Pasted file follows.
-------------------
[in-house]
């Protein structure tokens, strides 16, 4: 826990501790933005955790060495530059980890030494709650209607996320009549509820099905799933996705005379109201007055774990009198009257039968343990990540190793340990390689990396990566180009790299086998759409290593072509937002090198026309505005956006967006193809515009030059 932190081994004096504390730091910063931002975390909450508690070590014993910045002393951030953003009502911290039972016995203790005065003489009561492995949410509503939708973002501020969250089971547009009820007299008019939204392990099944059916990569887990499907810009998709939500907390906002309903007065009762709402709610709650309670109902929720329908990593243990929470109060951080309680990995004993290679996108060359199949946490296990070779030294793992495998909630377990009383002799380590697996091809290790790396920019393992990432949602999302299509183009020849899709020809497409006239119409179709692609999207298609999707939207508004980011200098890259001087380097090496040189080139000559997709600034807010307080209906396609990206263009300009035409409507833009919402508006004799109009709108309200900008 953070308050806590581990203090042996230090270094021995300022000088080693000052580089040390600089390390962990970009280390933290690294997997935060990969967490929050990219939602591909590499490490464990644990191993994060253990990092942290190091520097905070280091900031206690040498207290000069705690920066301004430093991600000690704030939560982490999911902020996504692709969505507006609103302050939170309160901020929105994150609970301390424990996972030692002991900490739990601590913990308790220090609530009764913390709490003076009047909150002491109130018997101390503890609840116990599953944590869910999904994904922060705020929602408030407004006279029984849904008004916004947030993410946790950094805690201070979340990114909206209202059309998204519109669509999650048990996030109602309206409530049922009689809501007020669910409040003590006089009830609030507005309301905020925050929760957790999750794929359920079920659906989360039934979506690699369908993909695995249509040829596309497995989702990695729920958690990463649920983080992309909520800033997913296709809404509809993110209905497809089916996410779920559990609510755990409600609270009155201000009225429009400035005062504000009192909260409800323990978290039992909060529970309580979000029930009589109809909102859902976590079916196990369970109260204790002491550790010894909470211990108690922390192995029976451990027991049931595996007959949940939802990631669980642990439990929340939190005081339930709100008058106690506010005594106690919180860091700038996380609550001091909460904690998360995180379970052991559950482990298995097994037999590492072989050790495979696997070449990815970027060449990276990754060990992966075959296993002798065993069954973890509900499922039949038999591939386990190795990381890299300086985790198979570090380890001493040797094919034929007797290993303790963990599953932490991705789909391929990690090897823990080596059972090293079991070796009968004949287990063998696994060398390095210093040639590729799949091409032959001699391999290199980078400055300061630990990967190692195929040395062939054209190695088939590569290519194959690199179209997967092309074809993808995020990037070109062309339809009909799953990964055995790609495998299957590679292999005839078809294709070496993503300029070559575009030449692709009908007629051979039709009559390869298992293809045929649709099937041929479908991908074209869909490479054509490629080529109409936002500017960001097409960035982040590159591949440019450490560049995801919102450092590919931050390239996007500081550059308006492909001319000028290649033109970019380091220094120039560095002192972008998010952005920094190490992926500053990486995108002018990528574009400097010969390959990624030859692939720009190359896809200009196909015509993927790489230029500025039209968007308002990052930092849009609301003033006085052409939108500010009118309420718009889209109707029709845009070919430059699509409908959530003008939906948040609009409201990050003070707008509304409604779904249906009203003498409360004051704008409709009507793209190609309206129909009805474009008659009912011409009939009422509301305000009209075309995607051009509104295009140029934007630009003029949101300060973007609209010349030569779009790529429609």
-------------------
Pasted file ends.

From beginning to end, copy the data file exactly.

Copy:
[in-house]
């Protein structure tokens, strides 16, 4: 826990501790933005955790060495530059980890030494709650209607996320009549509820099905799933996705005379109201007055774990009198009257039968343990990540190793340990390689990396990566180009790299086998759409290593072509937002090198026309505005956006967006193809515009030059 932190081994004096504390730091910063931002975390909450508690070590014993910045002393951030953003009502911290039972016995203790005065003489009561492995949410509503939708973002501020969250089971547009009820007299008019939204392990099944059916990569887990499907810009998709939500907390906002309903007065009762709402709610709650309670109902929720329908990593243990929470109060951080309680990995004993290679996108060359199949946490296990070779030294793992495998909630377990009383002799380590697996091809290790790396920019393992990432949602999302299509183009020849899709020809497409006239119409179709692609999207298609999707939207508004980011200098890259001087380097090496040189080139000559997709600034807010307080209906396609990206263009300009035409409507833009919402508006004799109009709108309200900008 953070308050806590581990203090042996230090270094021995300022000088080693000052580089040390600089390390962990970009280390933290690294997997935060990969967490929050990219939602591909590499490490464990644990191993994060253990990092942290190091520097905070280091900031206690040498207290000069705690920066301004430093991600000690704030939560982490999911902020996504692709969505507006609103302050939170309160901020929105994150609970301390424990996972030692002991900490739990601590913990308790220090609530009764913390709490003076009047909150002491109130018997101390503890609840116990599953944590869910999904994904922060705020929602408030407004006279029984849904008004916004947030993410946790950094805690201070979340990114909206209202059309998204519109669509999650048990996030109602309206409530049922009689809501007020669910409040003590006089009830609030507005309301905020925050929760957790999750794929359920079920659906989360039934979506690699369908993909695995249509040829596309497995989702990695729920958690990463649920983080992309909520800033997913296709809404509809993110209905497809089916996410779920559990609510755990409600609270009155201000009225429009400035005062504000009192909260409800323990978290039992909060529970309580979000029930009589109809909102859902976590079916196990369970109260204790002491550790010894909470211990108690922390192995029976451990027991049931595996007959949940939802990631669980642990439990929340939190005081339930709100008058106690506010005594106690919180860091700038996380609550001091909460904690998360995180379970052991559950482990298995097994037999590492072989050790495979696997070449990815970027060449990276990754060990992966075959296993002798065993069954973890509900499922039949038999591939386990190795990381890299300086985790198979570090380890001493040797094919034929007797290993303790963990599953932490991705789909391929990690090897823990080596059972090293079991070796009968004949287990063998696994060398390095210093040639590729799949091409032959001699391999290199980078400055300061630990990967190692195929040395062939054209190695088939590569290519194959690199179209997967092309074809993808995020990037070109062309339809009909799953990964055995790609495998299957590679292999005839078809294709070496993503300029070559575009030449692709009908007629051979039709009559390869298992293809045929649709099937041929479908991908074209869909490479054509490629080529109409936002500017960001097409960035982040590159591949440019450490560049995801919102450092590919931050390239996007500081550059308006492909001319000028290649033109970019380091220094120039560095002192972008998010952005920094190490992926500053990486995108002018990528574009400097010969390959990624030859692939720009190359896809200009196909015509993927790489230029500025039209968007308002990052930092849009609301003033006085052409939108500010009118309420718009889209109707029709845009070919430059699509409908959530003008939906948040609009409201990050003070707008509304409604779904249906009203003498409360004051704008409709009507793209190609309206129909009805474009008659009912011409009939009422509301305000009209075309995607051009509104295009140029934007630009003029949101300060973007609209010349030569779009790529429609």